BOOK COLLECTING: SCIENCE AND PASSION The Bodleian Libraries award the Colin Franklin Prize for book collecting to a student of the University of Oxford every year. The competition for 2017 is now announced. http://www.bodleian.ox.ac.uk/csb/fellowships/the-colin-franklin-book-collecting-prizeHazel Wilkinson (Cambridge/Carr-Thomas-Ovenden Fellow at the Bodleian Libraries), winner of the first Anthony Davis Book Collecting Prize at the University of London in 2014, will speak about building a book collection, in
‘“best edit.”: Book Collecting and the Hierarchy of Editions’
Monday 7 November at 5:15 pm in the Visiting Scholars’ Centre, Level 2, Weston Library.Entrance with University card, via the readers’ entrance, Parks Road.For information: contact Alexandra Franklin firstname.lastname@example.org
THE MUGHAL HUNT Lecture, 9 November 2016 1.00pm — 2.00pm, Lecture Theatre, Weston Library Adeela Qureishi speaks about assembling the display of Mughal paintings depicting hunting scenes, from albums of paintings in the Bodleian collections.
The display is on view in the Proscholium, Old Bodleian Library.
This lunchtime lecture in the Lecture Theatre, Weston Library, is free but places are limited so please complete our booking form to reserve tickets in advance. http://www.bodleian.ox.ac.uk/whatson/whats-on/upcoming-events/2016/nov/the-hunt-in-mughal-india
TOM PHILLIPS A Humument: fifty years
14 November 2016 4.30pm — 7.00pm Lecture Theatre, Weston Library
In 1966, the artist Tom Phillips bought a copy of the forgotten Victorian novel A Human Document and started to work with it. With paint, cut-up and collage, he created a new story and a new kind of work: A Humument. The Bodleian is celebrating the final, fully revised, 50th anniversary edition with this book launch event. Dr Gill Partington (University of Warwick) & Dr Julia Jordan (UCL); followed by dialogue between Adam Smyth (English Faculty) and Tom Phillips This event is free but places are limited so please complete our booking form to reserve tickets in advance. http://www.bodleian.ox.ac.uk/whatson/whats-on/a-humument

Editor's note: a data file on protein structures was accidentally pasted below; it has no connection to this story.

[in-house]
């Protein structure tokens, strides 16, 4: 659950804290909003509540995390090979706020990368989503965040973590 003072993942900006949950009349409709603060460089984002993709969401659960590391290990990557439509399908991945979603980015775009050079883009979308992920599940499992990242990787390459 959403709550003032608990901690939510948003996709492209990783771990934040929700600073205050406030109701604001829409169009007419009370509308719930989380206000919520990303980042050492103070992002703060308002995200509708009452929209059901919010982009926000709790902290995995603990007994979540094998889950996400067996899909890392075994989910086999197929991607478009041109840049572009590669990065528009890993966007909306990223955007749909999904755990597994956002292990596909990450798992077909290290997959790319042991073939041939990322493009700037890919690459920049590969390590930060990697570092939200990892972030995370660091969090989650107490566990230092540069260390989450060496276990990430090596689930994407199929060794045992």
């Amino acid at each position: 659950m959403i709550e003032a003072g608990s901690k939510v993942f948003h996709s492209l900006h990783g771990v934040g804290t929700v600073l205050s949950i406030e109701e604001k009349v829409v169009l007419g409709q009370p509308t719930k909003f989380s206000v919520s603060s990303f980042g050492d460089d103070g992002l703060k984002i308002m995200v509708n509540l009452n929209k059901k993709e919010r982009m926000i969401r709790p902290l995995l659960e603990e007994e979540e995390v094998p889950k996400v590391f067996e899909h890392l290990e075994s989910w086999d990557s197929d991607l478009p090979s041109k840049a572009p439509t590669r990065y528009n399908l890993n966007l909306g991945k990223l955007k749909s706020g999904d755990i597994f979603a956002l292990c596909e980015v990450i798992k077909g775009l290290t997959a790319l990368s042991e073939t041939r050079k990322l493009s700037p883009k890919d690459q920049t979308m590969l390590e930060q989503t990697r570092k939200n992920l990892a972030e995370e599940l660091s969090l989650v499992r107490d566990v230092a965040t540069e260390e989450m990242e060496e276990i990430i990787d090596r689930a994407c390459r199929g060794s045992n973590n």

In honour of Professor emeritus Nigel F. Palmer, the eminent German medievalist, there will be a two day programme of events on medieval German manuscripts and prints hosted by the TORCH Oxford Medieval Studies programme and the Bodleian Libraries.
On Friday, the Oxford Medieval Studies lecture Devotional Culture in Late Medieval Strasbourg is given by Stephen Mossman. This will be followed by drinks to celebrate both the British launch of Nigel Palmer’s latest publication, The Prayer Book of Ursula Begerin – a critical edition, with an art-historical and literary introduction, of an illuminated manuscript made for a Strasbourg laywoman – and his 70th birthday. Everybody welcome but please RSVP to Modern Languages Office email@example.com if you would like to come, to make sure there are enough spaces and wine!
On the following day, a workshop will be held on the topic German Manuscripts and Prints in Oxford in the Lecture Theatre Weston Library, 9:15am-5pm. Again, everybody is welcome but please respond to Henrike Lähnemann firstname.lastname@example.org if you would like to attend.
FRIDAY, 28 OCTOBER, TAYLOR INSTITUTION LECTURE AND RECEPTION
17:00 Stephen Mossman: Devotional Culture in Late Medieval Strasbourg
18:00 Drinks Reception (Room 2)
SATURDAY, 29 OCTOBER, WESTON LIBRARY COLLOQUIUM ‘GERMAN MANUSCRIPTS IN OXFORD’
09:15 Introduction and Welcome: Martin Kauffmann
09:30 Bodleian, MS. Germ. E. 22 & al. Strasbourg devotional manuscripts: Andrew Honey & Claudia Lingscheid & Monika Studer & Ruth Wiederkehr, Undine Brückner & Racha Kirakosian
11:00 Coffee break
11:15 Bodleian, MS. Douce 313 Franciscan Missal: Henrike Manuwald,
Bod-inc H-165 Book of Hours: Stefan Matter
Bodleian, MS. Opp. Add 4° 136 ‘Yiddish Songbook’: Elke Brüggen, Franz-Josef Holznagel
12:15 Bodleian, MS. Jun. 25 ‘Murbacher Hymns’: Michael Stolz
Merton College, MS 315 ‘Glosses’: Mary Boyle & Peter Kern
13:00 Lunch break (make your own arrangements)
14:45 Bodleian, MS. Hamilton 46 ‘Boethius’: Daniela Mairhofer
15:00 Bodleian, MS. Laud. Misc. 479 ‘Paradisus anime intelligentis’: Freimut Löser & Volker Mertens & Ben Morgan
15:45 Bodleian, MS Douce 367: Platterberger Chronicle: Linus Ubl
Bodleian, Bod-inc B-504 / R-32: Bettina Wagner
16:15 Taylorian, MS. 8° G. 2 Bruder Philipp, ‘Marienleben’: Kurt Gärtner & Christina Ostermann
16:45 Right to respond / Conclusion: Nigel F. Palmer
17:00 End of proceedings
Professor of Medieval German * Faculty of Medieval and Modern Languages * 41 Wellington Square * UK – OX1 2JF Oxford * 0044 1865 2-70498 * Follow @HLaehnemann * Visit the Reformation 2017 at the Taylorian Institute website
We are looking for enthusiastic undergraduates and postgraduates from any discipline to take part in a pilot series of workshops in textual editing, working with Original Manuscripts in the Weston Library, provisionally scheduled as follows: